GL 8A permits transactions “related to energy” with VEB, VTB, Otkritie and Sovcombank through June 23, 2022.[19] OFAC goes on to provide an expansive definition of “related to energy,” which includes all aspects of petroleum, gas, oil and other similar products.[20]

It should be noted that GL 8A only permits energy-related transactions with the entities specified in the license — not with any other Russian entities who may be subject to sanctions. For example, pursuant to E.O. 13662 issued by President Obama following Russia’s 2014 invasion of Crimea, U.S. persons are prohibited from providing certain forms of support for deep-water, Arctic offshore or shale projects that have the potential to produce oil in Russia.[21] Those sanctions remain in place.

Wind-Down of Transactions with Blocked Entities

GL 11, together with GL 3 issued on Feb. 22, gives U.S. persons 30 days to engage in transactions “ordinarily incident and necessary to the wind down of transactions” involving VEB, VTB, Otkritie and Sovcombank.[22] In the case of VEB, this authorization expires on March 23, 2022.[23] In the case of VTB, Otkritie and Sovcombank, the authorization expires on March 25, 2022.[24]

Additionally, GL 12 allows U.S. persons, during this one-month period, to “reject” transactions with VTB, Otkritie and Sovcombank, instead of “blocking” transactions as is normally required with an SDN. [25] OFAC has not, however, issued any similar GL allowing for transactions with VEB to be rejected rather than blocked.

Transactions Related to Dealings in Debt or Equity

GL 9 provides a divestment period for otherwise prohibited transactions that are incident and necessary to dealings in debt or equity of VEB, VTB, Otkritie and Sovcombank issued prior to Feb. 24, 2022, “provided that any divestment or transfer of, or facilitation of divestment or transfer of, covered debt or equity must be to a non-U.S. person[.]”[26] The divestment period lasts through May 24, 2022.[27] In addition, to allow the closing of trades initiated before the specified SDNs were blocked, GL 9 explicitly authorizes facilitating, clearing and settling such trades through May 24, 2022, provided that the trade was placed before 4:00 p.m. EST on Feb. 24, 2022, including debits to accounts on the books of U.S. financial institutions of the GL 9 covered entities.[28]

In an FAQ, OFAC has clarified how these sanctions impact U.S. funds and investors. U.S. funds cannot buy, sell or otherwise engage in transactions related to the debt or equity securities of the Russian bank SDNs and must block such holdings, “unless authorized under GL 9” (or otherwise authorized by OFAC). As long as blocked holdings held by the fund represent “less than a predominant share by value” of debt or equity of the blocked person, then the fund itself is not considered a blocked entity. Thus, U.S. funds may continue to operate, and U.S. persons may continue to invest in funds that hold the blocked securities. To avoid having to block the securities (and file a blocked property report with OFAC), the fund may divest itself of the holdings consistent with GL 9 by selling them to a non-U.S. person by May 24, 2022.[29]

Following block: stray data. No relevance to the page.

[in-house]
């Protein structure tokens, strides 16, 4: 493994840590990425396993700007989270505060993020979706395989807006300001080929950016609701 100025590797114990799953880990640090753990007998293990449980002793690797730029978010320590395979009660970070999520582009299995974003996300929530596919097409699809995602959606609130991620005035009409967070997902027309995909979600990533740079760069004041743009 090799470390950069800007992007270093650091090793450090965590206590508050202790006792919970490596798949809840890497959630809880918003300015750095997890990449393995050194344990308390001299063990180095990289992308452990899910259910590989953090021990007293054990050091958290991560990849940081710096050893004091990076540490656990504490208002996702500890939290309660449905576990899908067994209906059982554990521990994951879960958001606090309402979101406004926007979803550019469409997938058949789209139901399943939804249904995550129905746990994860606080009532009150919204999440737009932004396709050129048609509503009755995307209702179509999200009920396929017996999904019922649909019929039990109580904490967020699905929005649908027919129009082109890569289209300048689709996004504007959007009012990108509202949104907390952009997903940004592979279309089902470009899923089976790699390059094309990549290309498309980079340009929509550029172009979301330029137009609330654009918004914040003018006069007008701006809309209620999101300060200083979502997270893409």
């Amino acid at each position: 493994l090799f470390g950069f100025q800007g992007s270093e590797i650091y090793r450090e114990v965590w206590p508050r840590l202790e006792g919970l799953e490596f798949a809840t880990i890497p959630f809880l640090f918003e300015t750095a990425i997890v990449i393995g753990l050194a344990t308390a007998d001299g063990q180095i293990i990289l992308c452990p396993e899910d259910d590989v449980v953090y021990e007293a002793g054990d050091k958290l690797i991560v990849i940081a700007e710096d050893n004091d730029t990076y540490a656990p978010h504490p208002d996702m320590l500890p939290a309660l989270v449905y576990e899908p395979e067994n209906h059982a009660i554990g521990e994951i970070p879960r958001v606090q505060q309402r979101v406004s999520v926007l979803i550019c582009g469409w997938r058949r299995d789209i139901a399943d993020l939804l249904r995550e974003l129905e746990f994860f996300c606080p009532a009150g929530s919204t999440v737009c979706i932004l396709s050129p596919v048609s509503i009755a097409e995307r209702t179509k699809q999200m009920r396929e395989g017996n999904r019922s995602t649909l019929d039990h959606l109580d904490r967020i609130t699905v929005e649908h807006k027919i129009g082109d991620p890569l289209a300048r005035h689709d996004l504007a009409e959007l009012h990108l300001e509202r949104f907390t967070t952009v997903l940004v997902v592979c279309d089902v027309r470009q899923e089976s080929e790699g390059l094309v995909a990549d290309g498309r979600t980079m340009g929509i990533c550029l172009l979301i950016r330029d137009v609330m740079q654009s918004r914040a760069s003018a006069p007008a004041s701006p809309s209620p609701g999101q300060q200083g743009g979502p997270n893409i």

Notably, OFAC explicitly authorizes U.S. persons, including financial institutions, registered broker-dealers, securities exchanges and other market intermediaries and participants, to rely on information available to them in the ordinary course of business, “including reasonable reliance on information about the underlying transaction provided by the parties.”[30]

GL 10 provides a wind-down period for transactions ordinarily incident and necessary to wind down derivative contracts entered into prior to 4:00 p.m. EST on Feb. 24, 2022 that either include VEB, VTB, Otkritie or Sovcombank or are linked to debt or equity of VEB, VTB, Otkritie or Sovcombank. This wind-down period also lasts through May 24, 2022.[31] Notably, these activities are only permitted if any payments to a blocked person are made into a blocked account. Debits to accounts on the books of U.S. financial institutions of blocked entities are authorized to the extent necessary to effect transactions permitted under this GL.[32]

Similar to GL 9, OFAC permits U.S. persons to rely on reasonable information provided in the ordinary course of business in determining whether transactions are authorized pursuant to GL 10.[33]

It should be noted that VEB and VTB, as well as numerous of their subsidiaries, have been subject to sanctions since 2014 pursuant to E.O. 13662 and appear on OFAC’s Sectoral Sanctions Identification (“SSI”) List. The 2014 sanctions forbid U.S. persons from engaging in transactions related to new equity or debt of certain maturities issued by VEB or VTB after the date of their designations to the SSI List. Those sanctions remain in effect and the authorizations in the GLs described above only affect VEB’s and VTB’s designations as SDNs under E.O. 14024, not their status as SSIs under E.O. 13662.[34]

Prohibitions on Debt and Equity Transactions for Other Russian Entities

In addition, OFAC has issued Directive 3 under E.O. 14024, restricting 13 other Russian companies from accessing the equity and debt markets. Directive 3 prohibits transacting, financing or otherwise dealing in certain new debt and equity of entities listed in Annex 1 to Directive 3.[35] Specifically, U.S. persons are no longer permitted to transact in, finance or deal in new debt of longer than 14 days maturity or new equity of these entities if such debt or equity is issued on or after March 26, 2022.[36] Directive 3 further prohibits “any transaction that evades or avoids, . . . causes a violation of, or attempts to violate any prohibitions” and “any conspiracy formed to violate any the prohibitions of this Directive.”[37]